The electrical power produced by the apparatus comprising the prime mover, wind rotor and alternator can be fed to a users' network in parallel with a high power electrical grid adjusted to a constant frequency, or it can feed a local network to which other generators are conncted. In the former case, the electrical and mechanical characteristics of the apparatus should be such as to make it possible to have a stable coupling which is not such as to load the network with reactive loads. By using wind energy only as a source of energy (i.e. by direct coupling of a wind rotor to a synchronous or an induction generator and then to the network) this would be possible, but it would not be possible to exploit to the utmost the wind power within a predetermined speed range and thus the overall average efficiency of the system would be low. It might be thought possible to solve such a problem merely by the use of devices such as movable-vane rotors or sophisticated regulation systems; however, such devices have high initial costs and high running costs. The present invention, conversely, permits the use of, inter alia, wind movers of the fixed vane type which are sturdy and reliable. The prime mover can be any appropriate prime mover dependent upon the locally available power sources.
When the apparatus of the invention is connected to a high-power network, a synchronous generator is preferred as the generator. In this case, a network which, from an electrical standpoint, behaves like an ideal voltage generator at constant frequency, is capable of absorbing all the produced power; the interaction between the stator and rotor rotating fields causes a synchronizing torque which requires, as the necessary condition for maintaining a steady state, that the angular speed of the mechanical axis of the synchronous generator be equal to a well determined value (synchronism speed).
The characteristic of the synchronizing torque is usually such as to ensure the stability of such a steady state, once it has been reached upon a parallel connection. If the apparatus is to feed widely dispersed users (e.g. workshops, buildings or farms) through a local network not connected to other alternators, other kinds of electrical generators, i.e. generators which are not synchronous generators, can be used. Thus, for example, induction generators can be used. At any rate, the production of electrical power having a constant frequency, when the power is to be fed to an isolated network, requires the use of an additional frequency-regulating device and the availability of electrical installations of low priority (for example water pumping installations), to be modulated if necessary.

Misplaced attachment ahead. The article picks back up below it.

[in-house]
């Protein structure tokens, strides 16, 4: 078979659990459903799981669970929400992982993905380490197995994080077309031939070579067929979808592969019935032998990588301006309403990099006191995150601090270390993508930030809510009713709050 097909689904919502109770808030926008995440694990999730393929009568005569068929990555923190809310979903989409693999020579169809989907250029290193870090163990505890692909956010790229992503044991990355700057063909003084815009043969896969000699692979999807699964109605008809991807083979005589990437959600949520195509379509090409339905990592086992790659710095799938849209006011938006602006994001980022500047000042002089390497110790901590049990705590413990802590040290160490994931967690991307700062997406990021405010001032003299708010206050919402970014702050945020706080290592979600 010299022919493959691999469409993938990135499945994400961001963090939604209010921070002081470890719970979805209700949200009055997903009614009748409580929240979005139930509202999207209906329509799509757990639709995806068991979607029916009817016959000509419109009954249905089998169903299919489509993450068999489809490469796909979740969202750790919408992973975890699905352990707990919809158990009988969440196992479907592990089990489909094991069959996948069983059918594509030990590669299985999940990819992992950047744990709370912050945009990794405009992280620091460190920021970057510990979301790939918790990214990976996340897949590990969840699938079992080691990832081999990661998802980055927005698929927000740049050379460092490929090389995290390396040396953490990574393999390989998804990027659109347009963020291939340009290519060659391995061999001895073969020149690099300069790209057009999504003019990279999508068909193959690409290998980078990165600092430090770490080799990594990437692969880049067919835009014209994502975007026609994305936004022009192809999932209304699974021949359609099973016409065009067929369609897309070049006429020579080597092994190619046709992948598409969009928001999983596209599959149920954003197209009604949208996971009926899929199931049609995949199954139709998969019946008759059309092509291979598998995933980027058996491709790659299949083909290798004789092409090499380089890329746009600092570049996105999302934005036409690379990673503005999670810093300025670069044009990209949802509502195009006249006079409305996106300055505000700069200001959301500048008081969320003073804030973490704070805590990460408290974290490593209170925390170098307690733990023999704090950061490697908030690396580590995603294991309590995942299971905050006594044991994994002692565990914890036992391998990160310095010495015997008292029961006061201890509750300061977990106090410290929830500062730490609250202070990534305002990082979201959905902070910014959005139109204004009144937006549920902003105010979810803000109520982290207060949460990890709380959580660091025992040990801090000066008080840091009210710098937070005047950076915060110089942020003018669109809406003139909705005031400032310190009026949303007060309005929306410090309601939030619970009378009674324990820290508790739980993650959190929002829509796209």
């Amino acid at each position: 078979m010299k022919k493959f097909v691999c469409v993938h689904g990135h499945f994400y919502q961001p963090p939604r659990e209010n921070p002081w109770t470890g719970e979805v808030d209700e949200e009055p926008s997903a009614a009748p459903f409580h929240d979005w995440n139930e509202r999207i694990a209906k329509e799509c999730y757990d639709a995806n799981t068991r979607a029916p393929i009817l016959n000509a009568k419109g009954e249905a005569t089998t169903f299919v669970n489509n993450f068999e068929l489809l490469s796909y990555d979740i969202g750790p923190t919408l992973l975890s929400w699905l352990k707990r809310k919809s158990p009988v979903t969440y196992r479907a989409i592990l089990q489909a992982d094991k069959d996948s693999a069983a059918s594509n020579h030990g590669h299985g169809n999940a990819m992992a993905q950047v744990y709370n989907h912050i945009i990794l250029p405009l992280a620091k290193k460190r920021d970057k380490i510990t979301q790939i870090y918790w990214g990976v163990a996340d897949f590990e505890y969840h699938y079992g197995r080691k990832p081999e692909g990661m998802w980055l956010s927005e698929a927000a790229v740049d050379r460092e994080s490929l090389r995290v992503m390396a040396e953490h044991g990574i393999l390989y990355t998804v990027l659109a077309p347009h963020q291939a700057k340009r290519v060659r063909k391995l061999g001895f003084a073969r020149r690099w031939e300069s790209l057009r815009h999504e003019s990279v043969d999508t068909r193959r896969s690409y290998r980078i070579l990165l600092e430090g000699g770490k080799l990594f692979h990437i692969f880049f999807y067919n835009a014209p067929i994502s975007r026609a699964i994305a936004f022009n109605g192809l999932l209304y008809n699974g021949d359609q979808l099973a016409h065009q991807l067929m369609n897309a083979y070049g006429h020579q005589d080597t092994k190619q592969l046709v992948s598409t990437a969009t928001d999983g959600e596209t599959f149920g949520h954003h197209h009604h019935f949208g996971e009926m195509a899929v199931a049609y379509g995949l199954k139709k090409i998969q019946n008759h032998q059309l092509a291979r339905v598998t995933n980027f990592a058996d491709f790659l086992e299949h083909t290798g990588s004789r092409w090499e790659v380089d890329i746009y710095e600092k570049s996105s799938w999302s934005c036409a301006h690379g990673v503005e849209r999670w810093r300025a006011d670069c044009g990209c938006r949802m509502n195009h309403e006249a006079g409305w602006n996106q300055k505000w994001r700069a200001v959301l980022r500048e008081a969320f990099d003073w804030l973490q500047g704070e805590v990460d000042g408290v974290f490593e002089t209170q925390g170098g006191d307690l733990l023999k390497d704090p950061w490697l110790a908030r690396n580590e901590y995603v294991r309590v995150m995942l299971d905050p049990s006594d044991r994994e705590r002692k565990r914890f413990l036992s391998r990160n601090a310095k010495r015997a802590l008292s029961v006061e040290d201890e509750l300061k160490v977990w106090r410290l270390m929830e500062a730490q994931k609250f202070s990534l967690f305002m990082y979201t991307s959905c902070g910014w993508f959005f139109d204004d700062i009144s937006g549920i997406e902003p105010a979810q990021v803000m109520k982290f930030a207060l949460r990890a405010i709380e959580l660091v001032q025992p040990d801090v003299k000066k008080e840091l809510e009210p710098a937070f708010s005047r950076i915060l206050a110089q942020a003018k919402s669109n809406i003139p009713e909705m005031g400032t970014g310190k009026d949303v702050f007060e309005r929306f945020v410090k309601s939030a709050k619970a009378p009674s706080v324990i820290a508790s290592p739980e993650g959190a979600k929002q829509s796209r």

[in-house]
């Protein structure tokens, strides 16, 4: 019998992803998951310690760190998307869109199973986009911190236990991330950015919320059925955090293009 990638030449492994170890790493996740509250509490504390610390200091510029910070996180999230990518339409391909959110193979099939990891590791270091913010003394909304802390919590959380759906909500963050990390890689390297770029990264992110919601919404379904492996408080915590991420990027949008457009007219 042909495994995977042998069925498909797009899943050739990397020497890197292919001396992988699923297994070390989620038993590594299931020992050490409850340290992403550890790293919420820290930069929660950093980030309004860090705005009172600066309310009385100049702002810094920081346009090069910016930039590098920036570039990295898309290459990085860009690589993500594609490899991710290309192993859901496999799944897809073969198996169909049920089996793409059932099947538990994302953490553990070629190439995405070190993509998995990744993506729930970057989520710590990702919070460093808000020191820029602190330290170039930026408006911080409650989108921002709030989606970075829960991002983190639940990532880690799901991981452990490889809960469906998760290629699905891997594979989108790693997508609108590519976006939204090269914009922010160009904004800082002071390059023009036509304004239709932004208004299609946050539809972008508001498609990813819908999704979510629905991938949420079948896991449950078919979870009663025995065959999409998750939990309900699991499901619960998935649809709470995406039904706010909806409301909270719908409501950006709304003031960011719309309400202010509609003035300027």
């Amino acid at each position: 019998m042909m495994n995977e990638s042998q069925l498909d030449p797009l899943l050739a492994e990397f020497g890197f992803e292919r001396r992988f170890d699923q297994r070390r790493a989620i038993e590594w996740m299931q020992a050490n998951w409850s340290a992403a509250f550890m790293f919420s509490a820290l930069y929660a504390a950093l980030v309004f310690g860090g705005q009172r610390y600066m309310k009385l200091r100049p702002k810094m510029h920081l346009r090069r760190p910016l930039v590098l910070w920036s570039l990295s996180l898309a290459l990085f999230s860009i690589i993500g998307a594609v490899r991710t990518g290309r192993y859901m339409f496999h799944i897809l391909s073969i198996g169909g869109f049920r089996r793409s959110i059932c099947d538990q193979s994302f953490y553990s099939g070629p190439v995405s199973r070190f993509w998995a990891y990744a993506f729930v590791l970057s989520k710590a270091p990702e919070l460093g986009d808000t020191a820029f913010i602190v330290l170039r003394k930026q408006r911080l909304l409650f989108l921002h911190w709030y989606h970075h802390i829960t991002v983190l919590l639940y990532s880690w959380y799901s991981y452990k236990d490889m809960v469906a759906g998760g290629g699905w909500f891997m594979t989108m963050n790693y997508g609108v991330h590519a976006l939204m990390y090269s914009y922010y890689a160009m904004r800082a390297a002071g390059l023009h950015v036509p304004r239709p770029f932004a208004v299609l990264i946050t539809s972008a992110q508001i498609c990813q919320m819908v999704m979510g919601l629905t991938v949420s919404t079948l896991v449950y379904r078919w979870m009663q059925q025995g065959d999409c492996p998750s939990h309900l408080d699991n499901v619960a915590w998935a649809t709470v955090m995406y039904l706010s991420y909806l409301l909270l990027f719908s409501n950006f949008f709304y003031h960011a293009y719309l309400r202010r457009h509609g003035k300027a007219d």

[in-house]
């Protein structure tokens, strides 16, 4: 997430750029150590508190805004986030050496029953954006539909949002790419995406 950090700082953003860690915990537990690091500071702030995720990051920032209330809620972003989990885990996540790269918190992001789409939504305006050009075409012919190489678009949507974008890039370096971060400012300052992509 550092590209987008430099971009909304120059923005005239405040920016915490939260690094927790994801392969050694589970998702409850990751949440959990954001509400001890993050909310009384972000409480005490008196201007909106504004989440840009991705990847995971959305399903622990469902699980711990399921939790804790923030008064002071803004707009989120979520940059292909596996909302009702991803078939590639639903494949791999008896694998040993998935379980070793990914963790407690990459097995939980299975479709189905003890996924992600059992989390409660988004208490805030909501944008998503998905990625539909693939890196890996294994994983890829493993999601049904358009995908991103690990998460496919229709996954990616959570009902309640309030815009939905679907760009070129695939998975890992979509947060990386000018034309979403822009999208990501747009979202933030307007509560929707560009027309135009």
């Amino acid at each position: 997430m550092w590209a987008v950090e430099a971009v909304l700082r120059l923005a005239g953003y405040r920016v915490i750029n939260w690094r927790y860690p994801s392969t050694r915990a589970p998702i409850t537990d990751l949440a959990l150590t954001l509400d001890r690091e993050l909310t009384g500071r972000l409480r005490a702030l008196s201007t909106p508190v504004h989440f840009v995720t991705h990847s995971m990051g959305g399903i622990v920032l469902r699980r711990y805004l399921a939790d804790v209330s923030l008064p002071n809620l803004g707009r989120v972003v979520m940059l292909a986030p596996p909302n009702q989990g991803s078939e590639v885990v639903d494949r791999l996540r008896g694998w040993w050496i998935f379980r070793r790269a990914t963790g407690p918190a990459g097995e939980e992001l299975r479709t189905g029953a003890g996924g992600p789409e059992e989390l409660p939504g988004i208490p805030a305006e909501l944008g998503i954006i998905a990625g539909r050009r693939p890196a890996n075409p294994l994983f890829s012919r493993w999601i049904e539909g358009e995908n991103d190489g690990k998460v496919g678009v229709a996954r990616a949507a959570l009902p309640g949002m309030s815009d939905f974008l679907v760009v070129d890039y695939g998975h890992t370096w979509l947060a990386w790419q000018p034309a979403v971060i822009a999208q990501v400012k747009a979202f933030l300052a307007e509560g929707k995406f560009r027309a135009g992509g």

For a better understanding of the invention, reference will now be made, by way of example, to the accompanying drawings in which:
FIG. 1 is a schematic representation of an apparatus of the invention;
FIG. 5 is a schematic representation of a servo device for use in the invention; and
FIGS. 2A, 2B, 3A, 3B, 4A, 4B and 4C are graphs which are explained in the description below.
Referring to FIG. 1, the mechanical coupling of the three components, namely a synchronous generator 2, a prime mover 4 and a wind mover 1, is effected by the use of a differential 3 whose planet pinion carrier 3a meshes with a bevel pinion 2a on the input shaft of the generator 2. The two planet pinions 3b of the differential 3 are freely mounted on the carrier 3a, whereas the two sun pinions of the differential 3 are rigidly mounted on respective half-shafts one 4a is connected to the shaft 4a of the prime mover 4 and the other 1a is connected to the shaft 1a of the wind rotor 1. In such a coupling, the differential 3 acts as a device which sums the angular speeds so that, by appropriately varying the rotation rate of the prime mover 4, it is possible to allow for variations of the rotation rate of the wind rotor 1 by transferring to the synchronous generator 2 a drive equal to the sum of the instantaneous drives generated by the prime mover 4 and the wind rotor 1, at a constant angular speed.